Tuesday, October 30, 2012

Educational Trends Pt 3 -- Arts

We don't know any friends' kids who are learning music or art.  It appears not to be in favour.  Personally I find that shocking and disappointing. 

So what is in?  Group dance classes to the tune of about a thousand a month.  Plus all the makeup,  costumes, competition fees, travel and overnight stays.  Some would call it more "show" than "true" dance but nonetheless, it is a huge industry.  The group mentality and the pressures that come with it are alive and well. 

We know of 2 families who spent between 26K - 30K each to travel to the London Olympics (2 families of 4, for a week) to dance with the group.  When we were told, I just thought WOW!  To be 14 years old and be able to dance at the Summer Olympics!  How do you even go about getting an opportunity like that?

As one mom put it, "We got there, had a day to settle in and S spent 45 min dancing at an out of the way industrial parking lot where no one was watching.  No sign, no stage, no organization...We quickly realized it was a ploy for the school to be able to write off a trip to the Olympics."  They did get tickets to see one round of fencing.  Afterwards the family just did our own thing and enjoyed London.

On the other end of the spectrum we know of parents who are waiting for a "sign" from their child of their "leanings" before signing them up for anything.   And they are honestly hoping it won't be the piano as they don't want to make room for one in their house.  The TV takes priority.  You should have seen my face when I heard that. 

As well as parents who have openly declared they are not going to provide any opportunities outside of what's available at school or summer school because they are just too busy and tired to bother.  Money is not the issue.  I feel bad for the kids and hope they will keep their interests alive inside and pursue it when they are able to fund it themselves.


  1. This post breaks my heart! While I don't want my kid to one of those overscheduled little machines, I do want to expose him to the joy of artistic/musical pursuits. I started playing piano when I was 4, and loved it so much I ended up teaching it to younger kids starting in Grade 8. It was a great way to make extra cash, but beyond that, I gained so much from this experience. For instance, hard work pays off and stage fright can be beaten! Music has brought me comfort and joy throughout my life, and to this day, I sing in a choir, and I look forward to rehearsal every week. He is only 15 months and is already showing interest in music, but that's probably because we have a piano, guitar, djembe in the living room (and the TV isn't on when he's awake), so it's part of his every day life. There are certain skills that a kid doesn't learn in school that I will be certain to have my son learn-swimming, rudimentary music, and some kind of athletic pursuit (e.g., soccer, martial arts) just to make movement a regular part of life (along with the walks, playing in the park etc we'll do as a family of course). I struggle to understand the popularity of dance, cheer and pageants. It seems like a lot of time and money based solely on appearance, and not learning or expressing one's self.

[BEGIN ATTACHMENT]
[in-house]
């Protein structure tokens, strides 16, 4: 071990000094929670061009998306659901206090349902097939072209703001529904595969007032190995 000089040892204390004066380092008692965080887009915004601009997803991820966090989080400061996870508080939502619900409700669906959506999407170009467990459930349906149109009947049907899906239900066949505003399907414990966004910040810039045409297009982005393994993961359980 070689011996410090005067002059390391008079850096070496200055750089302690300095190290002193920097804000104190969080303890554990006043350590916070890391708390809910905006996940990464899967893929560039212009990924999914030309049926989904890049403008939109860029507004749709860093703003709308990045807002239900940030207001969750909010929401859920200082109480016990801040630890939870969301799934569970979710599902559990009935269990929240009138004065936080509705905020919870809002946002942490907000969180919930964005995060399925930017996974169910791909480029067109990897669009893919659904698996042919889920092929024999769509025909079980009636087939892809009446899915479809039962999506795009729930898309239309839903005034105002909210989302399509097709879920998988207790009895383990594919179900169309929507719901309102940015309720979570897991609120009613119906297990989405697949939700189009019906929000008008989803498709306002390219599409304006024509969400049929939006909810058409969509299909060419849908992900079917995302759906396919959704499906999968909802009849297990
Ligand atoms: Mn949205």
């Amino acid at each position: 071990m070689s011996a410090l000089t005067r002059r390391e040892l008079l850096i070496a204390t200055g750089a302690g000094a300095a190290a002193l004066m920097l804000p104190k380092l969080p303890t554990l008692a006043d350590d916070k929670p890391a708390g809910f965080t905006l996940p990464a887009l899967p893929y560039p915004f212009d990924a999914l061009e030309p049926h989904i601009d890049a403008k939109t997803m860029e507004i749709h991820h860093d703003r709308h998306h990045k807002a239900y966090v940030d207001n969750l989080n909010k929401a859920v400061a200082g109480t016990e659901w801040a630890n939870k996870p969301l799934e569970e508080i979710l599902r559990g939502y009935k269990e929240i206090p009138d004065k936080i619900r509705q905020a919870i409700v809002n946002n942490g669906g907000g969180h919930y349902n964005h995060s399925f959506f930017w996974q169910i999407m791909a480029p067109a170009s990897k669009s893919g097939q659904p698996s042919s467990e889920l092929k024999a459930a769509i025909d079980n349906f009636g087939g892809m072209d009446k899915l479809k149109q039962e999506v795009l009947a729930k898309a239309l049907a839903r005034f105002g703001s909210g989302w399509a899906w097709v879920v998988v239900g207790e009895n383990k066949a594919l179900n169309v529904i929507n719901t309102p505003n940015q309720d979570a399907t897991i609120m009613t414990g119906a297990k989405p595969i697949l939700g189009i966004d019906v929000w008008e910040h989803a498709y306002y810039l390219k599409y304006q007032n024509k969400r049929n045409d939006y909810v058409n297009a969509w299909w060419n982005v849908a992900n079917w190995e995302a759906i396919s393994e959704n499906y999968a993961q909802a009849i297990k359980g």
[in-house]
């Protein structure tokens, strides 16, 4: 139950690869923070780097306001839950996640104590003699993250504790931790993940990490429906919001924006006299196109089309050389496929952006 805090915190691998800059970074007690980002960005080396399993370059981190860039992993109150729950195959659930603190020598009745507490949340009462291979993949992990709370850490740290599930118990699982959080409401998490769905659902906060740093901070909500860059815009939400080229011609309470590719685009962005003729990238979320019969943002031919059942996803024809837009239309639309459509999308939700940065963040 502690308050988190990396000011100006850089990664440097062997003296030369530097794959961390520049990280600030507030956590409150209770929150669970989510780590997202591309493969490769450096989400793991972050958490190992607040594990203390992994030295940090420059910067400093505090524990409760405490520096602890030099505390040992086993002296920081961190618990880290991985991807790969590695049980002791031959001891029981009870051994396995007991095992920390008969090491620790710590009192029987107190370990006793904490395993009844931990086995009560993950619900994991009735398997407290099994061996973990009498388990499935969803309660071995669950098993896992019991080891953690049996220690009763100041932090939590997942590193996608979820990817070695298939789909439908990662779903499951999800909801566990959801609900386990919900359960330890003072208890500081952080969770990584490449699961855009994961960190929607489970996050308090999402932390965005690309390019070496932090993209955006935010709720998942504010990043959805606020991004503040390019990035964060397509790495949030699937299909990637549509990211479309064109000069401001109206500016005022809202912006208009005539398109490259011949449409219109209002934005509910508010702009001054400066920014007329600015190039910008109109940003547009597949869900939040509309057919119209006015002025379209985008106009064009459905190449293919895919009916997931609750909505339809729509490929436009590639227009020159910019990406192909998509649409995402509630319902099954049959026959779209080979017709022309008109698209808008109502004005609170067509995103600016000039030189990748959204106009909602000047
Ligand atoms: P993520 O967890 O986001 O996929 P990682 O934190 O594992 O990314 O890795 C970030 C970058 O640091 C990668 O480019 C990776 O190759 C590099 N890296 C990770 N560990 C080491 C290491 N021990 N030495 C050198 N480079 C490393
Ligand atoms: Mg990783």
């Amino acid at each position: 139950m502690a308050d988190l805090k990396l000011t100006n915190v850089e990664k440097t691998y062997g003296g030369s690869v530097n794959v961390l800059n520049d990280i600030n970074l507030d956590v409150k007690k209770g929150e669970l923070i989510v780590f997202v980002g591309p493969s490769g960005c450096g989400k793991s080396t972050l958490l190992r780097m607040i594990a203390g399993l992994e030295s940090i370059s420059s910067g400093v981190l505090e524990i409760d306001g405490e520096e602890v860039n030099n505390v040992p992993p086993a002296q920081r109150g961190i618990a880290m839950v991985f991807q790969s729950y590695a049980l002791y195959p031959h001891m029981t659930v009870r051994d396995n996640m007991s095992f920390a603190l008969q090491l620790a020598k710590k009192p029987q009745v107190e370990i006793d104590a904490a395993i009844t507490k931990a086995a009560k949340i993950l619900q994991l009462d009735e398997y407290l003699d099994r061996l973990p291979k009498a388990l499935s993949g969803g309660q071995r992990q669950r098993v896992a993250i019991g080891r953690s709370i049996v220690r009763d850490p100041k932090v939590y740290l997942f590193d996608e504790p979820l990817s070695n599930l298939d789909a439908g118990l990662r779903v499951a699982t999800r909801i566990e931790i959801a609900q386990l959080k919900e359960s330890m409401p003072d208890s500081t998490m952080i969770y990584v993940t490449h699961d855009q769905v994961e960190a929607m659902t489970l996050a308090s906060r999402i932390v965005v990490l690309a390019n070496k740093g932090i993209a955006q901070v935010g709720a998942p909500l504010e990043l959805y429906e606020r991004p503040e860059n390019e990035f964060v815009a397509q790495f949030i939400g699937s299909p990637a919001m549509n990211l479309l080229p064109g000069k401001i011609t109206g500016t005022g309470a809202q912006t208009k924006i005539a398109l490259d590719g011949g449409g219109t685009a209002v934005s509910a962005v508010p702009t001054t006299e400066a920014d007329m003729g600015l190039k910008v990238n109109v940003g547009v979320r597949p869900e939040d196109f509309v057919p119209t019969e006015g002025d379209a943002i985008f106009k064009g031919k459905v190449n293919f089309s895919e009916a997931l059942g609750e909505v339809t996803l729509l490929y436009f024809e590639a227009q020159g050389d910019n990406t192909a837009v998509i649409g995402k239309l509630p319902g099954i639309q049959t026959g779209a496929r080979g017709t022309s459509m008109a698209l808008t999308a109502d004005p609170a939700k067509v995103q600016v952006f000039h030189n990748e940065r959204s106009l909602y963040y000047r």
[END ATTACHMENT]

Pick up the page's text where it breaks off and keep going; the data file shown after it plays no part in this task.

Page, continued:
2. I'm a purist when it comes to dance so not sure I'll ever get used to all the fanfare that accompanies what some kids are learning nowadays.

    One of my biggest concerns with that whole industry is fostering everything as a "peak experience". Already grade 8 graduations are resembling a prom with limos, evening gowns and 6 hr of makeup/hair preparation (I don't even own mascara or hair spray). And now "Olympics" at age 14. What's next? How do you continue to top that? Look at how crazy the wedding industry is already. I think we are losing sight of the big picture values.

    Your description of parenting and upbringing is lovely. I bet your son loves the djembe! I'm still working on the stage fright thing... Should D and I ever have children I will have to reign in my enthusiasm for exposing them to everything all at once. I would want them to grow up being able to look back and speak fondly like you have about their childhood. Keep up the great work!